Residual lumbar hyperlordosis is associated with worsened hip status 5 years after scoliosis correction in non-ambulant patients with cerebral palsy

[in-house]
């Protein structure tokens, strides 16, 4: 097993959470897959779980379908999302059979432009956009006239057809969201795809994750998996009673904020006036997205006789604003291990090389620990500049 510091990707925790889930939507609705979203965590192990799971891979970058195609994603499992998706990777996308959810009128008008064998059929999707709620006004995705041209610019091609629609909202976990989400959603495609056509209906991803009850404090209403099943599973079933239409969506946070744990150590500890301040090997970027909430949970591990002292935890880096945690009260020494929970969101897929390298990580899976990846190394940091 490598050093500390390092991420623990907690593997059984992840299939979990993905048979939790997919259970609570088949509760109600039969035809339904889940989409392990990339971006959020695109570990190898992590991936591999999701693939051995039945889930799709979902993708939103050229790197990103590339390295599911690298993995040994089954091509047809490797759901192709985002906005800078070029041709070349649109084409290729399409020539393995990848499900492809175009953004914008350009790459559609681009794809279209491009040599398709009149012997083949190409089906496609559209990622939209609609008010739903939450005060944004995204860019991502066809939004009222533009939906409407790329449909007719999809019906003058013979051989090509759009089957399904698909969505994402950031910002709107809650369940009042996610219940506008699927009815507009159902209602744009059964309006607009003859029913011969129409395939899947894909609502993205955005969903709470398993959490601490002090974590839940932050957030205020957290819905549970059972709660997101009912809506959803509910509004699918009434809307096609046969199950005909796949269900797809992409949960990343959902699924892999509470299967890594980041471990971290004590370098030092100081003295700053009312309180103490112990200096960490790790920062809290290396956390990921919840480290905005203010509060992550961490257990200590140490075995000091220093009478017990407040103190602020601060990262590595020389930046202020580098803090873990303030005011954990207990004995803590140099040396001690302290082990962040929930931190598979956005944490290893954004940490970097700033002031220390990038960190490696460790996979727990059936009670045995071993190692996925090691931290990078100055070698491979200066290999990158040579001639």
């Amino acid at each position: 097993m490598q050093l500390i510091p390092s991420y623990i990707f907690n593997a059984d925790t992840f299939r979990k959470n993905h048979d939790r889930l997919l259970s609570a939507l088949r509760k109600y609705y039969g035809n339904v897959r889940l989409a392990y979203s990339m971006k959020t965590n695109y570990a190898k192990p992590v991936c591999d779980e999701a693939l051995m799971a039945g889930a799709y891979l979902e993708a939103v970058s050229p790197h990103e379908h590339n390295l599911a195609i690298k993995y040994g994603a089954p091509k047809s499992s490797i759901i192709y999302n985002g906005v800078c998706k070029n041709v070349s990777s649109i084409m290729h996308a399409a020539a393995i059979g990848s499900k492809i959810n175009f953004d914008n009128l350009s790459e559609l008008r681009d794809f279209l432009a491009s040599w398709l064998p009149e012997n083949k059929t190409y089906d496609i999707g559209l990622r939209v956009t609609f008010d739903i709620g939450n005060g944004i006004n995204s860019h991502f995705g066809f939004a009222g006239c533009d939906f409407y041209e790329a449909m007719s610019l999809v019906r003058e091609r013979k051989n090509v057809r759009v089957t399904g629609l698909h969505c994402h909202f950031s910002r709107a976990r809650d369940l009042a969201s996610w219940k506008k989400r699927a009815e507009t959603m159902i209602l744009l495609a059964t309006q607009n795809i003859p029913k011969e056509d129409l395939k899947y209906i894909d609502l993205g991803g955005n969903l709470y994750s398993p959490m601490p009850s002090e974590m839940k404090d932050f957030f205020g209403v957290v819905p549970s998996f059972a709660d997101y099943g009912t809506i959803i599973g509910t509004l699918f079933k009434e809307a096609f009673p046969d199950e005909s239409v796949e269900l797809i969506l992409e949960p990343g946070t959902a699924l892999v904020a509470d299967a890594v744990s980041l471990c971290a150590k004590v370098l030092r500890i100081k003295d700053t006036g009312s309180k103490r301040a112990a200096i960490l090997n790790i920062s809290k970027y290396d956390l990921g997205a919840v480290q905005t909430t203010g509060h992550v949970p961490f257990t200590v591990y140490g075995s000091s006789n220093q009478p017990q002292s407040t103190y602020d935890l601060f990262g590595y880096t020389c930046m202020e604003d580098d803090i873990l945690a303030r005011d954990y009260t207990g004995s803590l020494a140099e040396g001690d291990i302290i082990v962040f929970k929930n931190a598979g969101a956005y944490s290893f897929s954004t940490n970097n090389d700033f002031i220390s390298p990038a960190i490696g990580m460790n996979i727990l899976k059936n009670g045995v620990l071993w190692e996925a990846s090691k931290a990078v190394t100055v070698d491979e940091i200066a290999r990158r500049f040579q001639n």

BACKGROUND:Cerebral palsy (CP) is a static encephalopathy with progressive musculoskeletal pathology. Non-ambulant children (GMFCS IV and V) with CP have high rates of spastic hip disease and neuromuscular scoliosis. The effect of spinal fusion and spinal deformity on hip dislocation following total hip arthroplasty has been well studied, however in CP this remains largely unknown. This study aimed to identify factors associated with worsening postoperative hip status (WHS) following corrective spinal fusion in children with GMFCS IV and V CP. METHODS:Retrospective review of GMFSC IV and V CP patients in a prospective multicenter database undergoing spinal fusion, with 5Â years follow-up. WHS was determined by permutations of baseline (BL), 1Â year, 2Â years, and 5Â years hip status and defined by a change from an enlocated hip at BL that became subluxated, dislocated or resected post-op, or a subluxated hip that became dislocated or resected. Hip status was analyzed against patient demographics, hip position, surgical variables, and coronal and sagittal spinal alignment parameters. Cutoff values for parameters at which the relationship with hip status was significant was determined using receiver operating characteristic curves. Logistic regression determined odds ratios for predictors of WHS. RESULTS:Eighty four patients were included. 37 (44%) had WHS postoperatively. ROC analysis and logistic regression demonstrated that the only spinopelvic alignment parameter that significantly correlated with WHS was lumbar hyperlordosis (T12-L5)â€‰>â€‰60Â° (pâ€‰=â€‰0.028), ORâ€‰=â€‰2.77 (CI 1.10-6.94). All patients showed an increase in pre-to-postop LL. Change in LL pre-to-postop was no different between groups (pâ€‰=â€‰0.318), however the WHS group was more lordotic at BL and postop (pre44Â°/post58Â° vs pre32Â°/post51Â° in the no change group). Age, sex, Risser, hip position, levels fused, coronal parameters, global sagittal alignment (SVA), thoracic kyphosis, and reoperation were not associated with WHS. CONCLUSION/CONCLUSIONS:Postoperative hyperlordosis(>â€‰60Â°) is a risk factor for WHS at 5Â years after spinal fusion in non-ambulant CP patients. WHS likely relates to anterior pelvic tilt and functional acetabular retroversion due to hyperlordosis, as well as loss of protective lumbopelvic motion causing anterior femoracetabular impingement. LEVEL OF EVIDENCE/METHODS:III.